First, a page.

It’s fair to say that Ivan Lendl was not a popular champion when he was playing, particularly in the United States. He was perceived here, in the home of John McEnroe and Jimmy Connors, as a sallow-cheeked tennis robot from behind the Iron Curtain bent on removing all joy and artistry from the sport. Sports Illustrated summed the consensus up neatly, if not nicely, by describing Lendl on a 1985 cover as “The Champion That Nobody Cares About.” Or, as Joel Drucker put it: Borg was the Beatles, McEnroe was the Stones, and Lendl was Led Zeppelin, the guy who crushed the magic of the 70s golden age with raw, ugly power.
I would like to say that I bucked the trends, but I must admit that I was not a Lendl fan either. I was a Johnny Mac guy, and then a Boris Becker guy, and then an Andre Agassi guy. Basically I was for everyone except Ivan Lendl. It wasn’t stylistic for me. It was the fact that he won so much, and that he did it with such grim gusto. I didn’t come around to him until he dedicated himself to winning Wimbledon only to come up short in the finals twice. Then I liked him. I’m sure knowing this would make Ivan feel much better about those defeats.
But tennis fans are notorious for not appreciating what they’ve got until it’s gone. Exhibit A: Miloslav Mecir—who would have thought the Slovakian beardo with the tricky, straight-backed, soft-looking strokes would become a cult figure, an icon of tennis nostalgia for fans of a certain age? I liked the Big Cat’s game as much as anyone, and I realize he was hobbled by injuries, but let’s keep one statistic in mind: Andy Roddick, he of the much-maligned, one-shot, lunch-bucket style, has reached five Grand Slam finals; Mecir made it to two, both of which he lost badly to, yes, Ivan Lendl. Those guys who gave everyone else fits? Mecir, Brad Gilbert? They didn’t give Lendl fits. He was a combined 21-1 against them.
Still, I’m amazed to hear so many people now say that they always loved the Sultan of Sawdust. The argyles, the eyelash-picking, the shots at John McEnroe’s head—even Snoop Dogg now says Ivan was the man. So what changed? On a general level, Lendl benefits from a mysterious cultural fact: Everything looks better in the past—athletes, fashions, music, movie stars, book covers, sunglasses, lampshades, coffee cups, sports-team uniforms. Everything. People in New York City are even nostalgic for the Summer of Sam 1970s, which is a little like saying you wish there were more chances for you to be mugged or murdered as you walk down the street. My pet theory on this is that when we look at the past, we don’t take our anxiety with us. What we see is over, we know how it turned out. There’s nothing to be anxious about, so it all seems cool and quaint. This is a relief from our daily lives, where every minute is burdened, somewhere in the back of our brains, with anxiety. Why else would anyone drink? That’s what we’re removing when we do, our nerves.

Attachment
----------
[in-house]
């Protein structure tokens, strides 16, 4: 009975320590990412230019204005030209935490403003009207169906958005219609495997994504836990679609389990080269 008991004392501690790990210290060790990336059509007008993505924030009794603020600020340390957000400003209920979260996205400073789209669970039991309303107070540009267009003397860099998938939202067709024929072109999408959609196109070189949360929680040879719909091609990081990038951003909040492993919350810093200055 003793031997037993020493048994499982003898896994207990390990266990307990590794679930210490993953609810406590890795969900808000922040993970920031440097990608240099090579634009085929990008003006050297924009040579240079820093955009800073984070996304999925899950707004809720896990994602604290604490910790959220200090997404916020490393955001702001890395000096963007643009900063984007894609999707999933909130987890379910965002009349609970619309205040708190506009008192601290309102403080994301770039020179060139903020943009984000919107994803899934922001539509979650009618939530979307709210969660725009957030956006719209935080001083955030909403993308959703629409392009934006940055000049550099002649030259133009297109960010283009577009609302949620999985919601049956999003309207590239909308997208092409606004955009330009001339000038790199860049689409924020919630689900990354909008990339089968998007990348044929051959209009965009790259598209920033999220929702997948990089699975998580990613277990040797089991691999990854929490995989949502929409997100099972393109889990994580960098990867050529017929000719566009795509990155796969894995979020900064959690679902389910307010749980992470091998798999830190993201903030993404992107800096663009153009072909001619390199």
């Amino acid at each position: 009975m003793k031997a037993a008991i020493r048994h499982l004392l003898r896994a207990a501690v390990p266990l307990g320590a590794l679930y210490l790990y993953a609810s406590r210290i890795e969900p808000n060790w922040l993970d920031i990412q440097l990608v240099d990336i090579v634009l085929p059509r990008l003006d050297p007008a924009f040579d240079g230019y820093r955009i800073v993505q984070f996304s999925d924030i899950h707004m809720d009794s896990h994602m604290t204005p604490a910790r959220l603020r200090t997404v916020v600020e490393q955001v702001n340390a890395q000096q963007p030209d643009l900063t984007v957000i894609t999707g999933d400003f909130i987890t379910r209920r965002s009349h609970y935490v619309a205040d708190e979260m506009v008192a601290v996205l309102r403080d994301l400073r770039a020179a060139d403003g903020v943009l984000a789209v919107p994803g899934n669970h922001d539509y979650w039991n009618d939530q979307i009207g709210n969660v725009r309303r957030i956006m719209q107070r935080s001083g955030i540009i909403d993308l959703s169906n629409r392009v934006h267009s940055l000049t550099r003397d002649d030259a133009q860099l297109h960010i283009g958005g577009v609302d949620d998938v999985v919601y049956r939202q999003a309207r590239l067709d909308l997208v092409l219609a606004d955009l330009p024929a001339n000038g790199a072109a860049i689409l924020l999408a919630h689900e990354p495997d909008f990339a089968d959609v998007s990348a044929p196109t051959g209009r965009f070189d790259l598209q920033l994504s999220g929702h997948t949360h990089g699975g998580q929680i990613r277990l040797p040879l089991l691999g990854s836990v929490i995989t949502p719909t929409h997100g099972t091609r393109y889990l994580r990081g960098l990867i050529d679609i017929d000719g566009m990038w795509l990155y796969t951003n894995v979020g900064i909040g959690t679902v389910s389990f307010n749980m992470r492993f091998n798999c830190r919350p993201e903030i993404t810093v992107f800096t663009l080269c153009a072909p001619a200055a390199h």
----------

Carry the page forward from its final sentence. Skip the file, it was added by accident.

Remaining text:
Anyway, let’s examine the specific case of the resurrection of Ivan Lendl by looking at a video of the man in action, at his peak, against Boris Becker in the 1986 Masters final in New York (Find it here; I couldn't embed it.) What did so many of us miss about him the first time around?
—The intro is strange, don’t you think? Pam Shriver and John Feinstein look absurdly young and sound slightly stoned. Another odd thing about the past: When we know what someone looks like now, and then we see him or her in photos or videos from a few years earlier, they look like kids, even if they were, say 35 years old at the time. It’s a shock to see that the person we know now ever looked that young.
—I have to say Lendl’s patterned, tucked-in shirt and high socks are pretty cool. I don't see any reason to mourn the tight shorts, however.
—Lendl’s reputation is for not being particularly talented or athletic, for making fitness and power, in the form of his inside-out forehand, the coins of the tennis realm rather than the delicate volleying and shot-making of McEnroe. So what do we see Lendl do on the very first point shown here? Come to net behind a soft slice backhand and make a highly athletic and delicate stretch backhand volley. This kind of shot obviously didn’t fit into the Lendl storyline, but he had it nonetheless. That’s one thing you can say about virtually every top player—even if they have a reputation for being able to do just one or two things well, in reality they can do it all well.